So far, the courts have reacted favourably to privatization decisions, be it Bharat Aluminium Company, Jessop or Indian Tourism Development Corporation properties. The Supreme Courtís decision on the appeal filed by the Centre for Public Interest Litigation and the Oil Sector Officers Association is therefore a bolt from the blue. Strictly speaking, the court has not ruled on privatization. It has just ruled on the privatization process followed for Hindustan Petroleum Corporation Limited and Bharat Petroleum Corporation Limited. Some nationalization acts, such as for banks, insurance companies and coal mines, clearly specified a minimum government equity of 51 per cent. In such instances, equity reduction through executive action was precluded, since statutes needed amendment first and this could only be done through Parliament. Air India, Indian Airlines, HPCL, BPCL and Oil and Natural Gas Commission belong to a different category, since respective nationalization acts did not specify a minimum government equity. Hence the attorney generalís advice that parliamentary approval was not necessary. The court ruled otherwise.
In thus interpreting the law, the court has stayed away from expressing a view on other privatization decisions. But since other public interest litigations can follow, it is not just future privatization decisions that will be adversely affected. Past decisions like Maruti can also be questioned. The government now proposes an options paper that will be presented to the cabinet on October 3. However, an appeal option against the present two-judge order does not seem feasible. Nor can the nationalization acts be readily amended through Parliament. While the National Democratic Alliance can push through a legislative amendment in the Lok Sabha, the Rajya Sabha is a different proposition, with opposition parties rooting against privatization. This therefore pushes back privatization to after the general elections. The process may also become open-ended, since regardless of the outcome of elections, opportunistic opposition characterizes parties not in government. The external world, including institutional investors, will see this as lack of consensus on reforms and the capital markets will be affected, quite apart from disinvestment targets going for a six.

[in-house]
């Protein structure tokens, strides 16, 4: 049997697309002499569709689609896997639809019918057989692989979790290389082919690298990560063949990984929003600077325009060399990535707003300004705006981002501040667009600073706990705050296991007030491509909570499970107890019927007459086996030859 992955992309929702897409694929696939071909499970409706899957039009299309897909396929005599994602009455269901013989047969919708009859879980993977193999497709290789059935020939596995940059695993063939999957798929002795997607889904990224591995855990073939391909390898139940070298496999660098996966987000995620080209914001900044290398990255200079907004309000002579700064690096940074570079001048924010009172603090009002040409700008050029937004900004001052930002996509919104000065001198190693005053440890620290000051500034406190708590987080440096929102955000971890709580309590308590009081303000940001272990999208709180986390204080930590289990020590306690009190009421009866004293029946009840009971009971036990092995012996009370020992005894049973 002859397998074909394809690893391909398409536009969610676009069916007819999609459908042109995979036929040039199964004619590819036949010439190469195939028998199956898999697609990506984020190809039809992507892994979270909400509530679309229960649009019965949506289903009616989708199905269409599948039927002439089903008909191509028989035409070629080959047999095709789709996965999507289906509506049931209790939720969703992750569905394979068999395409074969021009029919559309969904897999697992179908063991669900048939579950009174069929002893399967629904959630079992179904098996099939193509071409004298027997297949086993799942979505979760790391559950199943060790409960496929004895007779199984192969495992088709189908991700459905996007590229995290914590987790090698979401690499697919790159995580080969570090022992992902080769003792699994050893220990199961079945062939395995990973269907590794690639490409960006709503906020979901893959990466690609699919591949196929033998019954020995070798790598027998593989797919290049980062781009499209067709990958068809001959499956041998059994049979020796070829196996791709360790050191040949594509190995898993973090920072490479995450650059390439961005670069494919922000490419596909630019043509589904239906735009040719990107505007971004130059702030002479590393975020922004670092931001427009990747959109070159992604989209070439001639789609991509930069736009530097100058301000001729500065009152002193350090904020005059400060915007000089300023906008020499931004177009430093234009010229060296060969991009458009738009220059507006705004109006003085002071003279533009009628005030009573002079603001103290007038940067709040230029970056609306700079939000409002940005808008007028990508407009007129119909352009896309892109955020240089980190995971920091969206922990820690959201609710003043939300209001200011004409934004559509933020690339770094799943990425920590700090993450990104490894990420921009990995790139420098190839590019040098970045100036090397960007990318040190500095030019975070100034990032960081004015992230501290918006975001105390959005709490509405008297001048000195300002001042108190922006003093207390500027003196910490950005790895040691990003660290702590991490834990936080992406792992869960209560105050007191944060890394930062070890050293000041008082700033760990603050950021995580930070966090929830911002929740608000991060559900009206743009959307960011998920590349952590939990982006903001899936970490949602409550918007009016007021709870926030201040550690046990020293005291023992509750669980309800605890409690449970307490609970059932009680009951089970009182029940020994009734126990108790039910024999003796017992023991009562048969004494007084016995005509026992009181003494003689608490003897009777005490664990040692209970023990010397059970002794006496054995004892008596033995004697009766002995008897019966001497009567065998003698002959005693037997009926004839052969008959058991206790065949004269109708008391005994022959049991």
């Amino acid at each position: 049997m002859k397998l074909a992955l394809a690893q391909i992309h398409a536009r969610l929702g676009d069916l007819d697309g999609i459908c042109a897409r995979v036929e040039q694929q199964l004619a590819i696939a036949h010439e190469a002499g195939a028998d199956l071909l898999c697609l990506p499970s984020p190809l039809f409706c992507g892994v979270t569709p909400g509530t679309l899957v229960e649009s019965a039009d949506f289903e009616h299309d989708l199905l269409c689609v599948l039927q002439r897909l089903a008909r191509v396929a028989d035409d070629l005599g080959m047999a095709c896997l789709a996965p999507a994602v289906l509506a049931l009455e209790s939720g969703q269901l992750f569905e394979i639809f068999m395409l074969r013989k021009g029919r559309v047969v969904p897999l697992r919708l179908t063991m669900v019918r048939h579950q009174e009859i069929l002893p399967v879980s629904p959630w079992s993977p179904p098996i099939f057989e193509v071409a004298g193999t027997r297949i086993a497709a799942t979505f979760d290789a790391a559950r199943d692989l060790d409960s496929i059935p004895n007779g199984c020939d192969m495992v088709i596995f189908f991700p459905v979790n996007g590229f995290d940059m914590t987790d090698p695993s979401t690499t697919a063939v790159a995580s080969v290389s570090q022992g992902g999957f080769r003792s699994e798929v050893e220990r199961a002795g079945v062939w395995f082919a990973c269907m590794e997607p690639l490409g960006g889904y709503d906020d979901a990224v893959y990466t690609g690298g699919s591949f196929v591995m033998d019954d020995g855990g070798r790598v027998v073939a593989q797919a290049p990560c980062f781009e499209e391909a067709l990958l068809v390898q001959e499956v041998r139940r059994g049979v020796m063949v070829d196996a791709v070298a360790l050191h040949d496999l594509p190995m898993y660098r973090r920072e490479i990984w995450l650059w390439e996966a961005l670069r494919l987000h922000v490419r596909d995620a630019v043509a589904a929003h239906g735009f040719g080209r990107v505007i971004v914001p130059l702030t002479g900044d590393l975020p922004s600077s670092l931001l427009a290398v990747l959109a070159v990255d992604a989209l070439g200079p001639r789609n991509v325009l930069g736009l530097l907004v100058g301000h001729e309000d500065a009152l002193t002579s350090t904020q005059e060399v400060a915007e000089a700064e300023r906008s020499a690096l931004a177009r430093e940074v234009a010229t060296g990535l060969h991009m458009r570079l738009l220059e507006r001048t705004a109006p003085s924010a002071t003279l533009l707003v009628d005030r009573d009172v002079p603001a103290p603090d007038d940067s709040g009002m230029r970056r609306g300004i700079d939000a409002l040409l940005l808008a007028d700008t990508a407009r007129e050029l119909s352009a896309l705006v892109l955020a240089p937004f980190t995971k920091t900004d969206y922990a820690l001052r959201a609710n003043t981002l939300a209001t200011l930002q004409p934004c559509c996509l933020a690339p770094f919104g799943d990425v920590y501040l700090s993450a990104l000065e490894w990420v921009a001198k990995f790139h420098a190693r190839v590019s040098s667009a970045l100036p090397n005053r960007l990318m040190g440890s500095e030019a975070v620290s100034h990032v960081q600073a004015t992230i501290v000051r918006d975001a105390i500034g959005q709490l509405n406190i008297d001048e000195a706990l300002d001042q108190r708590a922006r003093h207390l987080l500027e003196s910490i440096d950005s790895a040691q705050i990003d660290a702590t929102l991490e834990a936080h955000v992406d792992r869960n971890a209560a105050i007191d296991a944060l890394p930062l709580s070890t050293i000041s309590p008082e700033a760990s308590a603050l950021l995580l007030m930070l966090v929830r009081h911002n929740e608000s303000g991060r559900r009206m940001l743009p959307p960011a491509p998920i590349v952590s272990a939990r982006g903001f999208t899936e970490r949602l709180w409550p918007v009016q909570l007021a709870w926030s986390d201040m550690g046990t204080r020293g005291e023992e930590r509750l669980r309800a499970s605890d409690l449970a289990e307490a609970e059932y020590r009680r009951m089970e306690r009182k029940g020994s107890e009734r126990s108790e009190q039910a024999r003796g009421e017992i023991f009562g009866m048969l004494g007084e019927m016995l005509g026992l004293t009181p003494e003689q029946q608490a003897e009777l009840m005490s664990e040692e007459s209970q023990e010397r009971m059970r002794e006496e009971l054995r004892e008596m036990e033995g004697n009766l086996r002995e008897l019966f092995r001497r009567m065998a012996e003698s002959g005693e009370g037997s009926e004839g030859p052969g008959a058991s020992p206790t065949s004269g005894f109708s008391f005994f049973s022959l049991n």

Two points emerge. First, the necessity of a common minimum economic agenda that will not be opposed is underscored, since coalition governments seem inevitable. Second, the constitutional underpinnings of liberalization also need consideration. Despite a Supreme Court ruling that the basic structure of the Constitution cannot be altered, India no longer possesses the 1950 Constitution. Instead, the Constitution has become more socialist in content and court judgments capture this spirit. Hence, several reform decisions can be challenged as unconstitutional. The constitutional review commission left this issue unaddressed. The objection is not to a judicial review of executive decisions. But democratically feasible solutions have to be found for the problem.